Task force holds future in its hands
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By Treena Shapiro
Advertiser Government Writer
By Treena Shapiro
In a state particularly vulnerable to fuel shortages, shipping problems and sea-level rises, a task force is hoping to come up with a long-range plan to guide the state toward a more self-sufficient future.
It's a lofty goal — and one reminiscent of prior efforts that have only seen limited success.
However, if the Hawai'i 2050 Sustainability Task Force is able to learn from the past, it might be able to come up with a plan that can guide the state into the future.
Advice from those who have already gone through similar processes will help.
"They have a lot better chance of it going right this time," said Robbie Alm, senior vice president of public affairs for Hawaiian Electric Co. and an active participant in the current effort.
However, he noted that the future doesn't lie in the hands of today's planners, but rather tomorrow's leaders and residents who decide to change their behaviors to reach the goals.
"It's still a question of will," Alm said. "It's a question of political will. It's a question of community will. It's a question of personal will."
Although the committee was formed with the intent of helping legislators make decisions that work toward a long-term goal backed by the community, existing political will could last only as long as the current elected officials stay in office, some fear.
For instance, former Gov. Ben Cayetano is skeptical that a plan looking 40 years into the future will appeal to later administrations and legislators.
He points out that the Hawai'i State Plan developed in the 1970s under then-Gov. George Ariyoshi set goals few disagreed with, but was nevertheless ignored as later governors chose to pursue their own visions instead.
Cayetano's vision included a task force of his own focused on economic revitalization, which focused on shorter-term plans to pull Hawai'i out of an economic recession.
"(Economic Revitalization Task Force) proposals had to meet two criteria: they had to be bold and achievable within a few years," Cayetano said.
Before he left office, he was able to see certain recommendations from the task force made into law, such as autonomy for the University of Hawai'i, creation of the Hawai'i Tourism Authority and a tax break.
BENEFITS OF SHORT-TERM
In Cayetano's opinion, the task force would be better off setting goals it can meet in a few years. "I don't think it will amount to anything unless they can put things into place today," he said.
However, others believe that long-range planning is critical because people tend to think too short-term.
Mae Mendelson, executive director of the Hawai'i Intergenerational Network, believes it's possible to keep momentum going.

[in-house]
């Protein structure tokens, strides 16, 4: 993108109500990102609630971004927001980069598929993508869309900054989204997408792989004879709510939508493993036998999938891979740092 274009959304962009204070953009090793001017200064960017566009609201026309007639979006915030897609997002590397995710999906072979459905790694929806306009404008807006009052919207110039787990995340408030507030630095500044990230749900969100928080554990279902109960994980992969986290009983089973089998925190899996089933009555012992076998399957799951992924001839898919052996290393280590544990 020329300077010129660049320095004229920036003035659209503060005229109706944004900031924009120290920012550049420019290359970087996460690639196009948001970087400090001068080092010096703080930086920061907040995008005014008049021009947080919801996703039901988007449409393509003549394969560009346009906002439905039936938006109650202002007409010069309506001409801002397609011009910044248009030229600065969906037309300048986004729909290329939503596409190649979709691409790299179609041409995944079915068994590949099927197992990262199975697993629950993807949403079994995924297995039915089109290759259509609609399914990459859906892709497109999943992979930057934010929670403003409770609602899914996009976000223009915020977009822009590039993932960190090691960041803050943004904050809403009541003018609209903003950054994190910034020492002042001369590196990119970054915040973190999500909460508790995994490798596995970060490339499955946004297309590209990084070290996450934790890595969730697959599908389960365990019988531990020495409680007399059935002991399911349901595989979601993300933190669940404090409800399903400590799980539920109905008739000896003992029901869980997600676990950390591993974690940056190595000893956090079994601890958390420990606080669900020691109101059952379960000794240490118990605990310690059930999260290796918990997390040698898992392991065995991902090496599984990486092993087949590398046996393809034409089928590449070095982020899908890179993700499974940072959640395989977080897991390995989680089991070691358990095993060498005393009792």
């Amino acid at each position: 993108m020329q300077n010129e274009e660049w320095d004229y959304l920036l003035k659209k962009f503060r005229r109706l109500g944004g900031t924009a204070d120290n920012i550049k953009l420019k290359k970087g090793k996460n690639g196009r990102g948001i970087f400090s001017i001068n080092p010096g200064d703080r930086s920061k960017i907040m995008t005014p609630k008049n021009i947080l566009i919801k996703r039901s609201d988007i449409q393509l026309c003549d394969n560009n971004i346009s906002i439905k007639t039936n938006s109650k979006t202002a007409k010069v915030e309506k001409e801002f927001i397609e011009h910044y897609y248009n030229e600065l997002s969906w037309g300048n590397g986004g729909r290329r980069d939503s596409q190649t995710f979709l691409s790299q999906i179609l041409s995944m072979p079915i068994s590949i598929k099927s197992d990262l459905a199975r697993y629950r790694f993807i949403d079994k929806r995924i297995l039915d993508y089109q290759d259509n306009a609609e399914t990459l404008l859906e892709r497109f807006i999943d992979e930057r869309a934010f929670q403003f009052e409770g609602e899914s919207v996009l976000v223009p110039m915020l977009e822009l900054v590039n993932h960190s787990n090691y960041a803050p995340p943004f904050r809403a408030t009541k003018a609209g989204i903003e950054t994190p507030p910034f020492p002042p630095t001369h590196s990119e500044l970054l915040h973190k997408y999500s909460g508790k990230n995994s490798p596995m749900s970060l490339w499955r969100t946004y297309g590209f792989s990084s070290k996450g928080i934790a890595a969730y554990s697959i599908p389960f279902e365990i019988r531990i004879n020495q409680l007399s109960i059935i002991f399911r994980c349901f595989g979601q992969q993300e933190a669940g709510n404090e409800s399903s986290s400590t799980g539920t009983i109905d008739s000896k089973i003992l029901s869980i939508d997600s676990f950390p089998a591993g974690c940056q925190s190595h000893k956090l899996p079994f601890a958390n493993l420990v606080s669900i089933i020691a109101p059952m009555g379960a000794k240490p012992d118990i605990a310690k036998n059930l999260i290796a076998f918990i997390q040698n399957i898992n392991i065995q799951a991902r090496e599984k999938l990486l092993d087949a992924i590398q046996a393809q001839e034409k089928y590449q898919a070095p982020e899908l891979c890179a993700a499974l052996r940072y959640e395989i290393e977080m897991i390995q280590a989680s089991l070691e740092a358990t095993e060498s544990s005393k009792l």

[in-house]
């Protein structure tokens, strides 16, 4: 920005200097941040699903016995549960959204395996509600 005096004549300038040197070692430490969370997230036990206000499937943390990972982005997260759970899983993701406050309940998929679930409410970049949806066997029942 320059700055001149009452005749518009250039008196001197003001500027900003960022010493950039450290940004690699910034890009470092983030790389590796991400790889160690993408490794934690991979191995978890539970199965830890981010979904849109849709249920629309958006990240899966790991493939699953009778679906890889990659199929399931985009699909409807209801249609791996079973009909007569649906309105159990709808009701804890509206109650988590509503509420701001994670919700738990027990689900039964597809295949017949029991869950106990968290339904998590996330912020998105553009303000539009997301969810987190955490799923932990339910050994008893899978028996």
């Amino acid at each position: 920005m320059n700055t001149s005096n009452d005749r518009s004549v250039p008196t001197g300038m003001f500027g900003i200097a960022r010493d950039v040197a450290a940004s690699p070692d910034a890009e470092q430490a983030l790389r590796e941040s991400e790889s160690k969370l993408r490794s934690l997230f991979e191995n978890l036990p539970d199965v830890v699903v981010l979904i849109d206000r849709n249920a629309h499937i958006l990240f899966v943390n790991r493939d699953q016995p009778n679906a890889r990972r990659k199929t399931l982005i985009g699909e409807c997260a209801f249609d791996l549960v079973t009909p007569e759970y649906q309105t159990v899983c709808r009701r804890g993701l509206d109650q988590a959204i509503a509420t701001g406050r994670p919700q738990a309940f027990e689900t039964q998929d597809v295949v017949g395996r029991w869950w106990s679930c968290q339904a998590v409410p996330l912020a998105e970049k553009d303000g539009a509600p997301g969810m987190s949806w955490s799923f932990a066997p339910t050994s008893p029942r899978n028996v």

"I think it needs to stimulate some short-term action to keep people excited about the end product since it is a bit in the future before the plan is completed," she said.
Mendelson speaks from the perspective of someone who has participated in cross-sector planning (Decisions '87) and youth planning (Ke Ala Hoku).
Those efforts revealed the importance of bringing together representatives from various sectors, as well as the need to set up a system of accountability.
They also yielded family strengthening initiatives, as well as those that benefited youth, such as the creation of the Legislature's Keiki Caucus and the World Congress of Youth series.
"These efforts are as effective as their ability to generate action around the goals they are setting so that the people who need to act are involved in the planning," she wrote in an e-mail.
"Some of the best planning and group process folks in town are involved in the Hawai'i 2050 Sustainability Task Force, so I think it will create a great product."
Jim Dator, director of the Hawai'i Research Center for Futures Studies at the University of Hawai'i, is not as optimistic.
Dator participated in Hawai'i 2000, the first "anticipatory democracy" experiment by the state, which yielded several alternative futures for the state, but little in the way of outcome.
"I naively believed that if you get all the movers and shakers, as well as the moving and shaking people there and talking together, some good would come of it," he said.
FUTURE JUST A START
In the three decades since, Dator realized that a better approach would have been to start by thinking about alternative futures, rather than to end there.
By contemplating different futures, people can consider what life would be like, what new problems would be created, what old problems would be solved and whether or not they liked it.
The idea is to create a real vision of the future — along with benchmarks to hit on the way — rather than just coming up with Band-Aids for current problems.
But Alm, who was involved in a few planning efforts before Hawai'i 2050, is more optimistic that the effort will help teach the community to be more thoughtful about the future.
"We shouldn't walk backwards into the future and not figure out a better way to do things," he said.
Reach Treena Shapiro at firstname.lastname@example.org.